Healthy, life-giving water!
Hello my friends! The topic I’m going to talk to you about today came about because of my concern that my daughter, Danielle, is not drinking enough water. I was sure that was really bad for her, and I started researching what and how much we should be drinking. The results were even more shocking than I thought, and not only did I share them with Danielle, I also wanted to share them with my readers as well.
Now we all know that if you’re dying of thirst while being stranded in the desert that is really bad, right? Well, the fact that really surprised me was that if you are 1 to 2% dehydrated, which would show as symptoms of mild thirst, that can cause problems like headaches, irritability, and impaired cognition. A 2% dehydration level also leads to a 10% decrease in athletic performance, so make sure you’re hydrating before you exercise. Even more concerning, according to a recent Harvard study, more than half of American children are dehydrated and 1/4 of children do not drink water on a daily basis. Boys were 75% more likely to be inadequately hydrated than girls.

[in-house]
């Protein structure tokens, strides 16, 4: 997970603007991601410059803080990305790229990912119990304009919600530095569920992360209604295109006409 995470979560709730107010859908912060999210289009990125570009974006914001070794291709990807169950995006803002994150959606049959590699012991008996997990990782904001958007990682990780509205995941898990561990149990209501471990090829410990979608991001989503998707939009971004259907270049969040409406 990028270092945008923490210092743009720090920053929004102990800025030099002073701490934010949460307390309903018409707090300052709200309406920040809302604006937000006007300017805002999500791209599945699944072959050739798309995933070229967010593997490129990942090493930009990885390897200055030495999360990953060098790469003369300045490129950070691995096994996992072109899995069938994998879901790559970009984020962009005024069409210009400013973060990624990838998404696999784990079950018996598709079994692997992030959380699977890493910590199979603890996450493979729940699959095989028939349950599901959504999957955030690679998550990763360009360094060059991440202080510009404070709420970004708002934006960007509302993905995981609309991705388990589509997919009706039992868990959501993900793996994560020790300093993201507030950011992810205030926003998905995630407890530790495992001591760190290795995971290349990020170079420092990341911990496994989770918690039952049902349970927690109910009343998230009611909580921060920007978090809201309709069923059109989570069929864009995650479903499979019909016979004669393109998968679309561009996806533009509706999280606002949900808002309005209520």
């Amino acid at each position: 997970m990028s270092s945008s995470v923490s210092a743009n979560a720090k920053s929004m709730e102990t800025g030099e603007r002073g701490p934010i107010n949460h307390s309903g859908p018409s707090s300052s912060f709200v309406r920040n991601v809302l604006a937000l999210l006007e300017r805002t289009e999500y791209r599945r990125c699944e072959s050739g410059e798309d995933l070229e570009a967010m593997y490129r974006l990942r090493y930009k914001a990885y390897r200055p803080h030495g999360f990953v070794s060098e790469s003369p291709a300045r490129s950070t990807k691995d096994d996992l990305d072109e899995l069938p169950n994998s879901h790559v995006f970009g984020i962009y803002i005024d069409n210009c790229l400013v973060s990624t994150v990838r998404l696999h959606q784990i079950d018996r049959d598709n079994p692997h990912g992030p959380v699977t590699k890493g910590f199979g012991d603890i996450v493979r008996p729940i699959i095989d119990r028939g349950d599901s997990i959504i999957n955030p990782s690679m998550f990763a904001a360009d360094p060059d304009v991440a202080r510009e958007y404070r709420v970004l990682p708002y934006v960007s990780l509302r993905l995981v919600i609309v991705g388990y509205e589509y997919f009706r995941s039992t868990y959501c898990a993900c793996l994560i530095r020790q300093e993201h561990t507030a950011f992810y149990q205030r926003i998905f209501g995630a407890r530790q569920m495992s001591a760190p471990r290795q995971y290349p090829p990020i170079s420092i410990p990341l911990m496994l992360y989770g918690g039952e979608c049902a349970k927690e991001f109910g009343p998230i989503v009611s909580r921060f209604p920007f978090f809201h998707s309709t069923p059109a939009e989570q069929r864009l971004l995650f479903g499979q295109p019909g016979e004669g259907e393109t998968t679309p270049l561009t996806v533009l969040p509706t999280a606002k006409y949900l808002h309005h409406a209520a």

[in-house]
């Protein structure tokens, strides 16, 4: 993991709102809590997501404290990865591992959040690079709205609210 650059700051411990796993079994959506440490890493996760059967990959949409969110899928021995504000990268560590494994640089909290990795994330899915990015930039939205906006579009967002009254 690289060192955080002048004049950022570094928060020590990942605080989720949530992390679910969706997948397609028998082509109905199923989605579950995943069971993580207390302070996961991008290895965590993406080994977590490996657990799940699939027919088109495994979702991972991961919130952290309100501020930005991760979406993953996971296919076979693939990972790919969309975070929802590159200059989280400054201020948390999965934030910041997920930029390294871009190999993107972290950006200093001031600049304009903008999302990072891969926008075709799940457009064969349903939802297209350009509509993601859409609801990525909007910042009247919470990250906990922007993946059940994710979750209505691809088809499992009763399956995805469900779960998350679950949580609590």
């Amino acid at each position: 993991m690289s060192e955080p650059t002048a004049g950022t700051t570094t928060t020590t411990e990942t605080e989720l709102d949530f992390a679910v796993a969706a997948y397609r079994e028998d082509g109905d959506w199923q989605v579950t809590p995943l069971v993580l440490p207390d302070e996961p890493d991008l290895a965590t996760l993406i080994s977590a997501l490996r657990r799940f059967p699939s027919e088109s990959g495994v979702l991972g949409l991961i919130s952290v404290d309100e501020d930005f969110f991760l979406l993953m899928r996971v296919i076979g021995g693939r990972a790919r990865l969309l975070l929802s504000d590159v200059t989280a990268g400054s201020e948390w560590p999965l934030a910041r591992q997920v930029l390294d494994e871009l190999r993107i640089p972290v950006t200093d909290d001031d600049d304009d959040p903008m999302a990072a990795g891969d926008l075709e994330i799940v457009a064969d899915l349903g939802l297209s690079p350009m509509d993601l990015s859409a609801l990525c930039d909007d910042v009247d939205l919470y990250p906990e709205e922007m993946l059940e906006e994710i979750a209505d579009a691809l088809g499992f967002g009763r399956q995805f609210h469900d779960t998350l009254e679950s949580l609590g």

If your response is, “What’s the big deal about water, anyway?”, here’s the answer for you. Our bodies are made up of approximately 65% water, which is crucial for blood circulation, metabolism, regulation of body temperature, waste removal and detoxification.
Here’s another concern, children and the elderly have an underdeveloped thirst mechanism, which makes them more vulnerable to dehydration. Also, hunger and sugar cravings could be a sign that you are dehydrated so when you feel hungry, drink a glass of water first. Other dehydration symptoms are fatigue, dizziness, mood swings, foggy thinking and poor concentration, chills, muscle cramps, back or joint ache, dull, dry skin, pronounced wrinkles, constipation, infrequent urination, dark, concentrated urine, and bad breath.